Central Asia: Regional Developments and Implications for U.S. Interests

By Jim Nichol

U.S. policy toward the Central Asian states has aimed at facilitating their cooperation with U.S. and NATO stabilization efforts in Afghanistan and their efforts to combat terrorism, proliferation, and trafficking in arms, drugs, and persons. Other U.S. objectives have included promoting free markets, democratization, human rights, energy development, and the forging of East-West and Central Asia-South Asia trade links. Such policies aim to help the states become what various U.S. administrations have considered to be responsible members of the international community rather than to degenerate into xenophobic, extremist, and anti-Western regimes that contribute to wider regional conflict and instability.

Soon after the terrorist attacks on the United States on September 11, 2001, all the Central Asian “front-line” states offered over-flight and other support for coalition anti-terrorism operations in Afghanistan. Kyrgyzstan, Tajikistan, and Uzbekistan hosted coalition troops and provided access to airbases. In 2003, Kazakhstan and Uzbekistan also endorsed coalition military action in Iraq. About two dozen Kazakhstani troops served in Iraq until late 2008. Uzbekistan rescinded U.S. basing rights in 2005 after the United States criticized the reported killing of civilians in the town of Andijon. In early 2009, Kyrgyzstan ordered a U.S. base in that country to close, allegedly because of Russian inducements and U.S. reluctance to meet Kyrgyz requests for greatly increased lease payments. An agreement on continued U.S. use of the Manas Transit Center was reached in June 2009. In 2009, most of the regional states also agreed to become part of a Northern Distribution Network for the transport of U.S. and NATO supplies to Afghanistan. The status of the Manas Transit Center was in doubt after an April 2010 coup in Kyrgyzstan, but the new leadership soon stated that the Manas Transit Center arrangement would remain in place.

> Central Asia Map
Policymakers have tailored U.S. policy in Central Asia to the varying characteristics of these states. U.S. interests in Kazakhstan have included securing and eliminating Soviet-era nuclear and biological weapons materials and facilities. U.S. energy firms have invested in oil and natural gas development in Kazakhstan and Turkmenistan, and successive administrations have backed diverse export routes to the West for these resources. U.S. policy toward Kyrgyzstan has long included support for its civil society. In Tajikistan, the United States pledged to assist in its economic reconstruction following that country’s 1992-1997 civil war. U.S. relations with Uzbekistan—the most populous state in the heart of the region—were cool after 2005, but recently have improved. Since the 2008 global economic downturn, more U.S. humanitarian, health, and education assistance has been provided to hard-struck Kyrgyzstan and Tajikistan.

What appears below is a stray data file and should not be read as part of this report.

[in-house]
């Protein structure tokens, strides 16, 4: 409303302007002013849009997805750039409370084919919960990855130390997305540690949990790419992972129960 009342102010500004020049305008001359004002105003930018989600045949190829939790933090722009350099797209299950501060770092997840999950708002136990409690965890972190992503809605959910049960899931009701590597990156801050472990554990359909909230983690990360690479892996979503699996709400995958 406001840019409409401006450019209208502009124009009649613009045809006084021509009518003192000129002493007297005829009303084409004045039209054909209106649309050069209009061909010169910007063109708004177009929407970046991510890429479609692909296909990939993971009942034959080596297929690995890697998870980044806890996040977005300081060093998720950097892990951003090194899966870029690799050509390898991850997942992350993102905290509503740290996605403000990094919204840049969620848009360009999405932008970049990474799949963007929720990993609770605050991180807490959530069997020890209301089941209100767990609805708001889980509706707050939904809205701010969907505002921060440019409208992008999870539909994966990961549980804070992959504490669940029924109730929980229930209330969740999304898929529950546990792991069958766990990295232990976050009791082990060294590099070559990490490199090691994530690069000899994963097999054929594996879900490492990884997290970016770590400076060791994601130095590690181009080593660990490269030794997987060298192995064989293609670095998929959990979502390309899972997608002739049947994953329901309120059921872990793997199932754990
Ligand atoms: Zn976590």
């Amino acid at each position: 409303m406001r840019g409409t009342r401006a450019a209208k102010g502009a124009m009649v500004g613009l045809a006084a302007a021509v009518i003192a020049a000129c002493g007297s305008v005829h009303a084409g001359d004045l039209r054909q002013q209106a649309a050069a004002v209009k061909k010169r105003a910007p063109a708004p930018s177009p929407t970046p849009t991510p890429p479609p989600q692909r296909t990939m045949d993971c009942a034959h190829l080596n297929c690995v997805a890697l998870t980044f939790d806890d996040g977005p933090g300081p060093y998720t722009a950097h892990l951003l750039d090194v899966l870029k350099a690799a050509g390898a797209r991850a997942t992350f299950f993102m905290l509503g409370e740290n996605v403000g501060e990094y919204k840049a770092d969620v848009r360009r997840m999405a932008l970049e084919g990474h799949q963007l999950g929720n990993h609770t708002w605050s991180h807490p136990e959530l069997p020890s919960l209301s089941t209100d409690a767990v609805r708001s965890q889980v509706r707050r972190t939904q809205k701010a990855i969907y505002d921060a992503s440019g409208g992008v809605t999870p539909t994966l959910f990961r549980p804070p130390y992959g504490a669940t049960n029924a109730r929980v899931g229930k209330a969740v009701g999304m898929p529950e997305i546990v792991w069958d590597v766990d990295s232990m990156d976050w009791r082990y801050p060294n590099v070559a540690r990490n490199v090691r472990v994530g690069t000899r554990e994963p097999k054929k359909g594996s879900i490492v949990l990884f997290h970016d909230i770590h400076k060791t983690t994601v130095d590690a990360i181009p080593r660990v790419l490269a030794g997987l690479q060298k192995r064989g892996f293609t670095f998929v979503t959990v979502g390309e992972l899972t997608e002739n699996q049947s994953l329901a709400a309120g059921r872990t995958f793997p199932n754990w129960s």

Congress has been at the forefront in advocating increased U.S. ties with Central Asia, and in providing backing for the region for the transit of equipment and supplies for U.S.-led stabilization efforts in Afghanistan. Congress has pursued these goals through hearings and legislation on humanitarian, economic, and democratization assistance, security issues, and human rights. During the 112th Congress, the Members may review assistance for bolstering regional border and customs controls and other safeguards to prevent the proliferation of weapons of mass destruction (WMD), combating trafficking in persons and drugs, encouraging regional integration with South Asia and Europe, advancing energy security, and countering terrorism. Support for these goals also has been viewed as contributing to stabilization and reconstruction operations by the United States and NATO in Afghanistan. For several years, Congress has placed conditions on assistance to Kazakhstan and Uzbekistan—because of concerns about human rights abuses and lagging democratization—which have affected some U.S. diplomatic and security ties. Congress will continue to consider how to balance these varied U.S. interests in the region.
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Congressional Research Service